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Divorce Stigma Continues: How to Deal with It

We all know that there was a massive stigma around getting a divorce 40+ years ago. However, even though divorce is very common today, there is still some divorce stigma that people who are are considering a dissolution of marriage may face.

Divorce, after all, is going to change many aspects of your life going forward. You may find that some of the friends you had no longer want to spend time with you. Some of your coworkers might look at you differently. This can make some people feel a bit isolated and lost when they are going through their divorce.

Below, we will be looking at some of the reasons divorce is still stigmatized in some circles, as well as ways that you can cope with the social stigma.

People Will Speculate

Consider all of the reasons that people get divorced. When you get divorced, people are going to start thinking about why you are divorcing. Even if you tell them why—which isn’t their business—it doesn’t mean they will believe you.

They are likely to think the most salacious of things. It must have been because you or your spouse was having an affair. It must be because you were unhappy with your ex’s expensive tastes and wasteful spending—even though there is no evidence of it.

People will think that you or your spouse did something wrong and will find ways to blame you for it. While it could be true that one of you was at fault, you might’ve just fallen out of love, too.

It doesn’t matter to the speculators, though. They will have their own ideas and are likely to spread those ideas as the gospel.

People Think Something is Wrong with One of You

Other times, people might feel that there has to be something wrong with you if you are getting divorced. Why would your spouse no longer want to be with you or vice versa? Were they abusive, unloving, or did they just get bored?

Regardless of the truth, people will again have their own ideas of what happened that will become the “truth” among friend groups, families, and coworkers.

Divorce Is Still Taboo with Some

Even though divorce is common, there are still some cultures and religions that do not believe in the idea of divorce. They might not say it to your face, but some may feel you are making a mistake and maybe even that you are committing a sin, adding to the divorce stigma that our society has carried with us from centuries ago.

These people are likely to treat you differently, try to talk you out of the divorce, etc. Even in cases where there was abuse, there are people who may still try to get you to stay with your spouse.

Self-Stigma

Here’s something that a lot of people don’t expect when they are getting divorced. They start to stigmatize themselves. They only identify as someone who is divorced and make it part of their personality, wearing it like some dishonorable badge. They might also feel there is something wrong with them, which is why they were divorced.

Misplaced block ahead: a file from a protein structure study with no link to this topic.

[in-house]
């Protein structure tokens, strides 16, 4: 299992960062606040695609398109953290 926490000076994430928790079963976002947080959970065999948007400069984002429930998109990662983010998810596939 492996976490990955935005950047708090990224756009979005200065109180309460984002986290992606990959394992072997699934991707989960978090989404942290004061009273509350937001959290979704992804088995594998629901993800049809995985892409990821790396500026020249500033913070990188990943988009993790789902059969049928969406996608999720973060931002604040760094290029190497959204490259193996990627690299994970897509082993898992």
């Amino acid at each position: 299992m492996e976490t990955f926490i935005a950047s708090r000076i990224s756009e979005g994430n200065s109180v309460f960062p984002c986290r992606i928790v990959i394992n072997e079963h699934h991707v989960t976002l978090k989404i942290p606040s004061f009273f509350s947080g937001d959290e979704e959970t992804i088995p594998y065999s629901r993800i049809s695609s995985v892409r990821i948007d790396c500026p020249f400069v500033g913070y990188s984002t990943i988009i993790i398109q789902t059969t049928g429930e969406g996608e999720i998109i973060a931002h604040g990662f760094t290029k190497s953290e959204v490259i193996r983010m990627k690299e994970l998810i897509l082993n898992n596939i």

Often, it’s this self-stigma that is the hardest to conquer. You can tune out other people, but it’s hard to quiet the voice inside of your head. However, it’s necessary if you want to get past the way you are feeling about your divorce.

Coping with the Stigma

Although it’s not as bad as it used to be, the stigma of divorce still exists. Fortunately, there are a few things you can do to help you cope with it better.

It Doesn’t Define You

First, you have to make sure that you never let it define who you are or how you view yourself. Just because you are getting divorced doesn’t mean that’s the only thing there is to you. Don’t make the divorce part of your identity, as mentioned earlier.

There’s Nothing Wrong with You

Getting a divorce simply means that the marriage didn’t work. It doesn’t mean that there is something wrong with you or your personality. It becomes easy to feel as though you were the cause and that you did something wrong. Don’t foist the blame onto yourself and feel as though it was all your fault.

You Are Lovable

A divorce doesn’t mean you are unlovable or that there is something broken in you. It just means that a relationship didn’t work out. The next one could be the relationship you have been waiting for all your life.

Good Friends

One of the best ways to deal with the stigma of divorce is to surround yourself with good people who don’t care about such things. Maybe you lost a few friends when you got divorced. They might’ve chosen to remain friends with your partner. That’s okay. You didn’t need them in the first place.

The friends who remain with you are going to be there for the long haul. Cherish these friends and spend time with them. They are great for helping you get over a divorce and to stop worrying about what others think.

In addition to the friends you currently have, try to make some new friends, as well. It will be refreshing to have some new friends who do not know your ex at all.

It Gets Easier

You will also find that the longer you have been divorced, the fewer people’s judgments will affect you. You will realize that you made the right decision, and no matter what they say will no longer make you feel bad whether it’s an old friend or a family member that says it.

Yes, divorce sucks, and having other people judge you for it is just as bad. However, you aren’t alone here. A lot of people have gotten divorced, and no one should cast stones. Just because someone might be judging you for your divorce, it doesn’t mean that they are happy in

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